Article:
WATER SUPPLY AT CULCUTTA.

WATER SUPPLY AT CULCUTTA.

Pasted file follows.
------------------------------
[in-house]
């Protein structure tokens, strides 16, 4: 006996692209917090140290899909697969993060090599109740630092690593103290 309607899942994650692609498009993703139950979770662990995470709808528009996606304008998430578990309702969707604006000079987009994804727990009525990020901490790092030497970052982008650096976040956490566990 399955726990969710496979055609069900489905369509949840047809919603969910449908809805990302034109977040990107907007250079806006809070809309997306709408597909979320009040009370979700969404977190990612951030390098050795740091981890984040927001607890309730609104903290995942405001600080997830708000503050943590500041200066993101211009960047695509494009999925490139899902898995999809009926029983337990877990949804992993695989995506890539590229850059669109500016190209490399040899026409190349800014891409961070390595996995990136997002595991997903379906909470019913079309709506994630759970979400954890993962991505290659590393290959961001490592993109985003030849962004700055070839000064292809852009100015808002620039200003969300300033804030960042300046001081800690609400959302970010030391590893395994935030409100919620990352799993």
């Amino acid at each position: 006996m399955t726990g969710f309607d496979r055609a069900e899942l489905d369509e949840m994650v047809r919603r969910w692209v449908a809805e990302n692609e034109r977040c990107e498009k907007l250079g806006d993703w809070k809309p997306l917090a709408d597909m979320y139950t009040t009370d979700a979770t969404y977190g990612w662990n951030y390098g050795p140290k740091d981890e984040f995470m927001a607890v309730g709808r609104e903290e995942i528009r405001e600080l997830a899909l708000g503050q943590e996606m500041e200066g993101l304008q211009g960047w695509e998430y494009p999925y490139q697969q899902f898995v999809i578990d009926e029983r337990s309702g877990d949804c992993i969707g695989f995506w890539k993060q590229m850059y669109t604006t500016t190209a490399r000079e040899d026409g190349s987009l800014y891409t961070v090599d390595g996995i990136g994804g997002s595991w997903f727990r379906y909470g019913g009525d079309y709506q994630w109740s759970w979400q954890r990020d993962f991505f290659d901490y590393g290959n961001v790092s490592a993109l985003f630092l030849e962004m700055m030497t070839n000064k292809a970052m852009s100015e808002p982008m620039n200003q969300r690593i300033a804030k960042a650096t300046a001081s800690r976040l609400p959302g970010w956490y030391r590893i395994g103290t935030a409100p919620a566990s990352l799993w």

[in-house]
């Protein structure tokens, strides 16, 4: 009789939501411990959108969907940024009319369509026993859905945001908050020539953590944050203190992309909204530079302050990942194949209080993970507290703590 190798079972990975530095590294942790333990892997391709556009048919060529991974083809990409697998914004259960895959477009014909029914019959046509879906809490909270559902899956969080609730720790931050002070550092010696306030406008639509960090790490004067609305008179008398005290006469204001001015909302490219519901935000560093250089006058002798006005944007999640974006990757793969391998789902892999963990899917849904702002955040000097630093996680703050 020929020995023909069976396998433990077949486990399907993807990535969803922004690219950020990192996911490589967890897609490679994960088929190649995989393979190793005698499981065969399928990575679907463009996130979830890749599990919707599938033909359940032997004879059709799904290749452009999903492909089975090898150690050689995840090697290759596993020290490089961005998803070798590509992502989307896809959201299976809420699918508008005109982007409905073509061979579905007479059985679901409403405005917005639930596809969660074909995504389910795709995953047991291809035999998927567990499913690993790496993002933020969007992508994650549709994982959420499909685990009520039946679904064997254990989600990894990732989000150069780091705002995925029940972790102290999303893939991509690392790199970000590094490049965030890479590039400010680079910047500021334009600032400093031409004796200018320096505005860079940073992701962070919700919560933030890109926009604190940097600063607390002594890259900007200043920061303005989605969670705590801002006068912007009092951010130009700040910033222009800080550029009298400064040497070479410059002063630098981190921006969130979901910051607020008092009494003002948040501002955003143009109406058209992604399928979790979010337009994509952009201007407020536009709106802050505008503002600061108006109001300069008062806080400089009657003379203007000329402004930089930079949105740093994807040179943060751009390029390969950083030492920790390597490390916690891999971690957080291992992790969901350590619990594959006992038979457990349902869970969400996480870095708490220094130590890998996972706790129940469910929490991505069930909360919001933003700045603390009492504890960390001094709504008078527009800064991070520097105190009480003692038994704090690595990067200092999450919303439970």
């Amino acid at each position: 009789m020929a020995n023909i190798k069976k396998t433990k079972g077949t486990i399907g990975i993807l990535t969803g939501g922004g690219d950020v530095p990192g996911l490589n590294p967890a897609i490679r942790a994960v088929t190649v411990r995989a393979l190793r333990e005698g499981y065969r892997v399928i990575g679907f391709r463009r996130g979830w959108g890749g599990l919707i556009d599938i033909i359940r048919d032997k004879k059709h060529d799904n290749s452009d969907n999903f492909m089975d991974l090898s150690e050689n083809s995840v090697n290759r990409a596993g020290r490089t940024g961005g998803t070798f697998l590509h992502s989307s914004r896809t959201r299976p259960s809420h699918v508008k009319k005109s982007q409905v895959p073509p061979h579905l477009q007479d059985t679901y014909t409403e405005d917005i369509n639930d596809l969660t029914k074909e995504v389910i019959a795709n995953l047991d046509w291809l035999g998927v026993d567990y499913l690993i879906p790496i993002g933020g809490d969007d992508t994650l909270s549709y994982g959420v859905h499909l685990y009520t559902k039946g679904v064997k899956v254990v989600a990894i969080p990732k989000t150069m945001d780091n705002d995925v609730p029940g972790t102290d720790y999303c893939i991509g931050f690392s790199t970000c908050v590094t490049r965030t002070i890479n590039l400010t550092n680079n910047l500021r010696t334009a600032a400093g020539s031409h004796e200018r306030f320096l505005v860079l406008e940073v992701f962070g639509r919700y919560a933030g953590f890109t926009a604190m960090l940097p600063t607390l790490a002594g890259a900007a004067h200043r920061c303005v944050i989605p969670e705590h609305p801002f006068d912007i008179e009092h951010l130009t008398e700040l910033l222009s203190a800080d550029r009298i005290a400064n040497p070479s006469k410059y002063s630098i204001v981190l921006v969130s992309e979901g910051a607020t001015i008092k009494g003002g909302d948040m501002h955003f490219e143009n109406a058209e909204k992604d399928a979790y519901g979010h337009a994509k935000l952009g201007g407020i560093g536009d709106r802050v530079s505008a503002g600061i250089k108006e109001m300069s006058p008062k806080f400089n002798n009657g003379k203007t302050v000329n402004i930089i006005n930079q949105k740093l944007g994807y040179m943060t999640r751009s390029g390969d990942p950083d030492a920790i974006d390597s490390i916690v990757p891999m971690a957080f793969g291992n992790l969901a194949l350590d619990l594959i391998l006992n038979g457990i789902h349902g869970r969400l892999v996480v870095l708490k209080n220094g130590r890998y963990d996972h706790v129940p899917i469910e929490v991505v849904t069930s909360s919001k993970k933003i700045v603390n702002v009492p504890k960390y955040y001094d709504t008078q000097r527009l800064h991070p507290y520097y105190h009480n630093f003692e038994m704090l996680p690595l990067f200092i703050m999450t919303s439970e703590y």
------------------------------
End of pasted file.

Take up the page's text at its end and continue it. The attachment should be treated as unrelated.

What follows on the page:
Calcutta, East Indies, is located in the Province of Bengal, on the right bank of the Hugli river, and about forty-five miles inland from the Bay of Bengal. The present population is estimated at 1,100,000. The Hugli river, from which Calcutta derives its water supply, is the most western branch of the Ganges. The drainage-area of the Hugli is about 25,000 sq. mi., although in addition to the runoff of this area considerable excess flow from the Ganges enters the Hugli during July. August and September. The waters of the Hugli river are normally very muddy, and at times, especially in the rainy season, excessively so. A better idea of the effect on the muddiness of the water produced by the heavy rains which occur in the rainy season may be had from the statement that, while the average rainfall in this vicinity amounts to only about 60 ins. annually, as much as 40 ins. has fallen in a single week, and in 1900 the rainfall on two successive days was 14.5 and 10.8 ins. The river water at the intake at Palta is subject to tidal influences. During the dry season, namely, February to June, the water is quite brackish for a part of practically every day, necessitating a cessation in pumping for substantially one-half of the time. There is a good filtration plant here. The pumps here force the water through mains direct to the consumers in the northern part of the city, the remainder being discharged into three reservoirs, two situated in the town and one in the suburbs, from each of which it is again pumped to the remainder of the consumers. The original settling-basins, construction of which was begun in 1867, arc six in number, and are built of masonry. Four are provided with semi-concentric siltcatching pits, and two are plain. The original basins are each 500 x 250 ft., and range in depth from 7 to 0 ft. The total capacity of these six basins is 21.000,000 gals. The “new” settlingbasins, finished about fifteen years ago, are merely earth excavations, puddling being practically dispensed with. Notwithstanding the fact that these basins arc excavated in a sandy clay, the leakage amounts to practically nothing. Two of these basins are each 2,500 x 350 ft., x 9 ft. deep. The remaining two basins are each 2,500 x 250 ft., x 9 ft. deep. The total capacitv of the four basins is, therefore, 84,000,000 gals., making a total settling capacity of 105,000,000 gals. These basins are worked on the fill-and-draw plan, and the period of sedimentation is therefore variable. As the water enters the settling-basins it is treated for approximately three months in the year, namely, during the rainy season of July, August and September. with aluminofcrric. The chemical is applied in the proportion of about 2 grs. per gal., although the method of application precludes accurate measurement. A bag of chemical is suspended directly over the inlet, and is dissolved by the inflowing water. The aluminofcrric costs about $20.50 per ton delivered at the works. The original filters are twelve in number, each 100 x 200 ft., corresponding to a total filtering area of 5-51 acres. The filtering material consists of 30 ins. of fine river sand, supported on 4 ins. of coarse sand and 12 ins. of graded gravel, respectively. The effluent collectors consist of small cross-drains covered with tiles. These drains lead the effluent to main collectors laid along the center of the beds, and these main drains deliver the effluent into collecting wells, from which it flows directly into the conduits leading to the auxiliary pumping station on the outskirts of the city. The new filters are 24 in number, each 200 x too ft., corresponding to a total area of 11.02 acres. In construction these filters are in general the same as in the case of tht original filters, with the exception that the effluent collectors consist of two courses of dry bricks laid sufficiently far apart to provide suitable waterways. The total filtering area of the 36 filters is 16.53 acres. [See Fig. 9 for a general view of the filters.] The average daily water consumption is estimated at 27,000,000 gals. (25 gals, per capita), and the actual rate of filtration at about 2.825,000 gals, per acre per 24 hrs. There are three effluent-collecting wells in the plant, with a total capacity of about 42.000 gals., and from these wells the filtered water flows through two conduits to the outskirts of the city. These conduits are 4 and 3.5 ft. in diameter, respectively, and 12.5 miles long. It is the custom at present to supply filtered water to the entire city under about 30 lbs. pressure at the various distributing stations during the day hours, excepting the hours 10 a. m. to 3 p. m., during which hours water is supplied under low pressure only to the more thickly populated sections of the . city. Filtered water is not used for street sprinkling, sewer flushing or fire-extinguishing purposes, a complete separate unfiltered water system being in use for this purpose, the water being pumped direct from the river into the raw water mains.

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